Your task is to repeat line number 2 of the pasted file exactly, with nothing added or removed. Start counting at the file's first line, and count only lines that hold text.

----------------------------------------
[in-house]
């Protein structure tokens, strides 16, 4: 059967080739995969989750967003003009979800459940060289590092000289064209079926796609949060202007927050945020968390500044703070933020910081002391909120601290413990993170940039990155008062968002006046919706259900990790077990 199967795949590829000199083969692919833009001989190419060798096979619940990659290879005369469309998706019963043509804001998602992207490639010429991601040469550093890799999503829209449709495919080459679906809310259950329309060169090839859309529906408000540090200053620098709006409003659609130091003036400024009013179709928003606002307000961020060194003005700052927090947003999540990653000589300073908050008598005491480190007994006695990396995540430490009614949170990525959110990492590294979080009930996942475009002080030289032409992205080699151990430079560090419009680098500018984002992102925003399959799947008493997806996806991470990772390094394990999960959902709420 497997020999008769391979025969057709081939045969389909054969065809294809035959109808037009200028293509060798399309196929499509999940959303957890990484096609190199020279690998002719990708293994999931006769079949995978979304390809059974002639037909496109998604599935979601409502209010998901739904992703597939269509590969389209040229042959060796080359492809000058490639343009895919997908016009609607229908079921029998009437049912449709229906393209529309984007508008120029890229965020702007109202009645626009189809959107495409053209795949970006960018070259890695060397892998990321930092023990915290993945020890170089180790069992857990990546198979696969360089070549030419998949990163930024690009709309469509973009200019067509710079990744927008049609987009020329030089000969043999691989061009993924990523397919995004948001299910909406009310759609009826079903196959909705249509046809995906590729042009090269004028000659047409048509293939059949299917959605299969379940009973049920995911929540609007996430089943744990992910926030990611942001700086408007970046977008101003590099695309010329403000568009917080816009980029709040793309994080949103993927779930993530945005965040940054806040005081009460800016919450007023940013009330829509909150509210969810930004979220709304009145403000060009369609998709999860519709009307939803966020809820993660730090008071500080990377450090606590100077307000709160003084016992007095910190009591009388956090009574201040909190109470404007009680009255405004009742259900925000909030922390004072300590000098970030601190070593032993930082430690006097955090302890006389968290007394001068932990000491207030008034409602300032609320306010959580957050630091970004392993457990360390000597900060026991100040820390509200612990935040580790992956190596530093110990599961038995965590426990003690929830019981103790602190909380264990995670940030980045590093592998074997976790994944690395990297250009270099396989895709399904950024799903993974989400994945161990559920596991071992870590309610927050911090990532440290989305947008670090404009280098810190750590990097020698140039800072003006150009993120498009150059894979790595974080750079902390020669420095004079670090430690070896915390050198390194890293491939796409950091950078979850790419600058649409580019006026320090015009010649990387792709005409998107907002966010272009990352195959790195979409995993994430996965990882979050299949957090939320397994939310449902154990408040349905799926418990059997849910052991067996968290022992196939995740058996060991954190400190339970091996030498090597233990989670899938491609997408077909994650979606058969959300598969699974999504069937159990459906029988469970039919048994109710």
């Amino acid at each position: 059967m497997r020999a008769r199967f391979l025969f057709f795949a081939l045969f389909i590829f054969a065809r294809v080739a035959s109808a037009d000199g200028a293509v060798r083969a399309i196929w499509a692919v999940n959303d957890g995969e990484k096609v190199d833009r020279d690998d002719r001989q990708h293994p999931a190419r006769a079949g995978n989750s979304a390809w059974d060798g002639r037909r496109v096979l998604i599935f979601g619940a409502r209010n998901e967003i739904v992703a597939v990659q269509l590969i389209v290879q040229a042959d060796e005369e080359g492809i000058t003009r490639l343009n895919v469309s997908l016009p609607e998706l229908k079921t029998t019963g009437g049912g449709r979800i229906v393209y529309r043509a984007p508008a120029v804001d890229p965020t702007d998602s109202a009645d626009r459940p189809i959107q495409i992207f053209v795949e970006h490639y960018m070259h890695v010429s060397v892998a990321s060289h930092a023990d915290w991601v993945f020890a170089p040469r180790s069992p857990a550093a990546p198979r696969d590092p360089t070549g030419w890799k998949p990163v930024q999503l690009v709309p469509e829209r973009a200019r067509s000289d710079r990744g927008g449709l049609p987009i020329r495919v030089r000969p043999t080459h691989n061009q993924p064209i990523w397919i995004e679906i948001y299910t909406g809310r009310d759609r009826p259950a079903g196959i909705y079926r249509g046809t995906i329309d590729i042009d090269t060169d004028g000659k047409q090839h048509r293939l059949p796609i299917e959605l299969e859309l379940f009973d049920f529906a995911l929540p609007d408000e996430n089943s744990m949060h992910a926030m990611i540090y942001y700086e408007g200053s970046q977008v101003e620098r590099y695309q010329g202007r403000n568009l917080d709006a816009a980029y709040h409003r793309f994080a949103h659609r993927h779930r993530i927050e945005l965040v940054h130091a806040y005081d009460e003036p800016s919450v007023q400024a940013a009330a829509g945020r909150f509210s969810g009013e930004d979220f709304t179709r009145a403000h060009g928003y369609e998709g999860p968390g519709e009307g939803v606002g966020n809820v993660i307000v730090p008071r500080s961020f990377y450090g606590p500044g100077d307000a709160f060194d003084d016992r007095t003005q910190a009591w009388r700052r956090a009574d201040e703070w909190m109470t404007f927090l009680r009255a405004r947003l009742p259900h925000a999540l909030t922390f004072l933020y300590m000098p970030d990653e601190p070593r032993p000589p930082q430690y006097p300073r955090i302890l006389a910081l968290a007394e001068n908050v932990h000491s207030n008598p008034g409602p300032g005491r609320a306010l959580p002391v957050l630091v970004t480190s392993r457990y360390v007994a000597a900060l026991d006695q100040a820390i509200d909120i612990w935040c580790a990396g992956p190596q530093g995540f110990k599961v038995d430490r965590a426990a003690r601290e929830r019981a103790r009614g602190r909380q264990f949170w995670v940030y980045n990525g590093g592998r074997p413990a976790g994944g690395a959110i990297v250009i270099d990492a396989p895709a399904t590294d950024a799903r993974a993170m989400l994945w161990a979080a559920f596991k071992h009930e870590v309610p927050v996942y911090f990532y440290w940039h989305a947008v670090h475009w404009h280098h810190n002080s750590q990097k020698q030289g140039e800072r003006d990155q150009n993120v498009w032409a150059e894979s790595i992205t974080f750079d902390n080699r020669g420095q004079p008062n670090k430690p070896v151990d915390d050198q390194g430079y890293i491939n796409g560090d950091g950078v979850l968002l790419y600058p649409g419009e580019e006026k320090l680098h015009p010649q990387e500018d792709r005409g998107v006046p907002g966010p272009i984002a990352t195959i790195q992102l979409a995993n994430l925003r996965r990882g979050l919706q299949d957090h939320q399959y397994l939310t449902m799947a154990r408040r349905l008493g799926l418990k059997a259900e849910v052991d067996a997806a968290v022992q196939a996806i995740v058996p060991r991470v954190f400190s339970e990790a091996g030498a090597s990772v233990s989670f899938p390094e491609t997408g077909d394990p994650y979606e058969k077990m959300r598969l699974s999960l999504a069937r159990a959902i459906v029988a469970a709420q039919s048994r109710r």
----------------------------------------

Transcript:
């Protein structure tokens, strides 16, 4: 059967080739995969989750967003003009979800459940060289590092000289064209079926796609949060202007927050945020968390500044703070933020910081002391909120601290413990993170940039990155008062968002006046919706259900990790077990 199967795949590829000199083969692919833009001989190419060798096979619940990659290879005369469309998706019963043509804001998602992207490639010429991601040469550093890799999503829209449709495919080459679906809310259950329309060169090839859309529906408000540090200053620098709006409003659609130091003036400024009013179709928003606002307000961020060194003005700052927090947003999540990653000589300073908050008598005491480190007994006695990396995540430490009614949170990525959110990492590294979080009930996942475009002080030289032409992205080699151990430079560090419009680098500018984002992102925003399959799947008493997806996806991470990772390094394990999960959902709420 497997020999008769391979025969057709081939045969389909054969065809294809035959109808037009200028293509060798399309196929499509999940959303957890990484096609190199020279690998002719990708293994999931006769079949995978979304390809059974002639037909496109998604599935979601409502209010998901739904992703597939269509590969389209040229042959060796080359492809000058490639343009895919997908016009609607229908079921029998009437049912449709229906393209529309984007508008120029890229965020702007109202009645626009189809959107495409053209795949970006960018070259890695060397892998990321930092023990915290993945020890170089180790069992857990990546198979696969360089070549030419998949990163930024690009709309469509973009200019067509710079990744927008049609987009020329030089000969043999691989061009993924990523397919995004948001299910909406009310759609009826079903196959909705249509046809995906590729042009090269004028000659047409048509293939059949299917959605299969379940009973049920995911929540609007996430089943744990992910926030990611942001700086408007970046977008101003590099695309010329403000568009917080816009980029709040793309994080949103993927779930993530945005965040940054806040005081009460800016919450007023940013009330829509909150509210969810930004979220709304009145403000060009369609998709999860519709009307939803966020809820993660730090008071500080990377450090606590100077307000709160003084016992007095910190009591009388956090009574201040909190109470404007009680009255405004009742259900925000909030922390004072300590000098970030601190070593032993930082430690006097955090302890006389968290007394001068932990000491207030008034409602300032609320306010959580957050630091970004392993457990360390000597900060026991100040820390509200612990935040580790992956190596530093110990599961038995965590426990003690929830019981103790602190909380264990995670940030980045590093592998074997976790994944690395990297250009270099396989895709399904950024799903993974989400994945161990559920596991071992870590309610927050911090990532440290989305947008670090404009280098810190750590990097020698140039800072003006150009993120498009150059894979790595974080750079902390020669420095004079670090430690070896915390050198390194890293491939796409950091950078979850790419600058649409580019006026320090015009010649990387792709005409998107907002966010272009990352195959790195979409995993994430996965990882979050299949957090939320397994939310449902154990408040349905799926418990059997849910052991067996968290022992196939995740058996060991954190400190339970091996030498090597233990989670899938491609997408077909994650979606058969959300598969699974999504069937159990459906029988469970039919048994109710």